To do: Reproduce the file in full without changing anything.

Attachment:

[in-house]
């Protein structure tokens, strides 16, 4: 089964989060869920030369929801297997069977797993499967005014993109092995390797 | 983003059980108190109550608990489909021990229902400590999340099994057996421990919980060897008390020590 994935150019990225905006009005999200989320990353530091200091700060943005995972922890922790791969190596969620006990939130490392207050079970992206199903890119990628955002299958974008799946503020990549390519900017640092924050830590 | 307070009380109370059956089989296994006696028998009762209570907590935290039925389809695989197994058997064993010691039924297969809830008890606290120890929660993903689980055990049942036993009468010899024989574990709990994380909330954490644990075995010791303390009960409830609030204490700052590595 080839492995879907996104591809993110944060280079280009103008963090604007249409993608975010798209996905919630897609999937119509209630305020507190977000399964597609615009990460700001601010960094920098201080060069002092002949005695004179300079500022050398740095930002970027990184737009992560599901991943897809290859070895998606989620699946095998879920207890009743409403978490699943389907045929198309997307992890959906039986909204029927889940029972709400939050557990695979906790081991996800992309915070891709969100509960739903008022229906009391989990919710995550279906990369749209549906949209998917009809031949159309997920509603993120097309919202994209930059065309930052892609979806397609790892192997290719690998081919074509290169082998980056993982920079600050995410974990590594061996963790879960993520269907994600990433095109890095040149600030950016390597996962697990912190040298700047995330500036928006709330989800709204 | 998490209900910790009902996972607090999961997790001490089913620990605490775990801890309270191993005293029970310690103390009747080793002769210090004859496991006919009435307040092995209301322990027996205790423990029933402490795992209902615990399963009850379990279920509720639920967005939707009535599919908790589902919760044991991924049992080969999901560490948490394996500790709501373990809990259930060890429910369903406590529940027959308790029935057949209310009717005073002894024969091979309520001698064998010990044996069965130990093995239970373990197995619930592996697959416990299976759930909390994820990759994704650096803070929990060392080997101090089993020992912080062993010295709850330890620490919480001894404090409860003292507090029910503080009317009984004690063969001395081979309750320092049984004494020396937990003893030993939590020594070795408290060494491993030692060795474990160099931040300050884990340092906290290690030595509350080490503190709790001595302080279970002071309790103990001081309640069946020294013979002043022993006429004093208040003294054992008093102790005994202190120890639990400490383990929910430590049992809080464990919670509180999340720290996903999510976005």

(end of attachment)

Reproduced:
[in-house]
């Protein structure tokens, strides 16, 4: 089964989060869920030369929801297997069977797993499967005014993109092995390797 | 983003059980108190109550608990489909021990229902400590999340099994057996421990919980060897008390020590 994935150019990225905006009005999200989320990353530091200091700060943005995972922890922790791969190596969620006990939130490392207050079970992206199903890119990628955002299958974008799946503020990549390519900017640092924050830590 | 307070009380109370059956089989296994006696028998009762209570907590935290039925389809695989197994058997064993010691039924297969809830008890606290120890929660993903689980055990049942036993009468010899024989574990709990994380909330954490644990075995010791303390009960409830609030204490700052590595 080839492995879907996104591809993110944060280079280009103008963090604007249409993608975010798209996905919630897609999937119509209630305020507190977000399964597609615009990460700001601010960094920098201080060069002092002949005695004179300079500022050398740095930002970027990184737009992560599901991943897809290859070895998606989620699946095998879920207890009743409403978490699943389907045929198309997307992890959906039986909204029927889940029972709400939050557990695979906790081991996800992309915070891709969100509960739903008022229906009391989990919710995550279906990369749209549906949209998917009809031949159309997920509603993120097309919202994209930059065309930052892609979806397609790892192997290719690998081919074509290169082998980056993982920079600050995410974990590594061996963790879960993520269907994600990433095109890095040149600030950016390597996962697990912190040298700047995330500036928006709330989800709204 | 998490209900910790009902996972607090999961997790001490089913620990605490775990801890309270191993005293029970310690103390009747080793002769210090004859496991006919009435307040092995209301322990027996205790423990029933402490795992209902615990399963009850379990279920509720639920967005939707009535599919908790589902919760044991991924049992080969999901560490948490394996500790709501373990809990259930060890429910369903406590529940027959308790029935057949209310009717005073002894024969091979309520001698064998010990044996069965130990093995239970373990197995619930592996697959416990299976759930909390994820990759994704650096803070929990060392080997101090089993020992912080062993010295709850330890620490919480001894404090409860003292507090029910503080009317009984004690063969001395081979309750320092049984004494020396937990003893030993939590020594070795408290060494491993030692060795474990160099931040300050884990340092906290290690030595509350080490503190709790001595302080279970002071309790103990001081309640069946020294013979002043022993006429004093208040003294054992008093102790005994202190120890639990400490383990929910430590049992809080464990919670509180999340720290996903999510976005």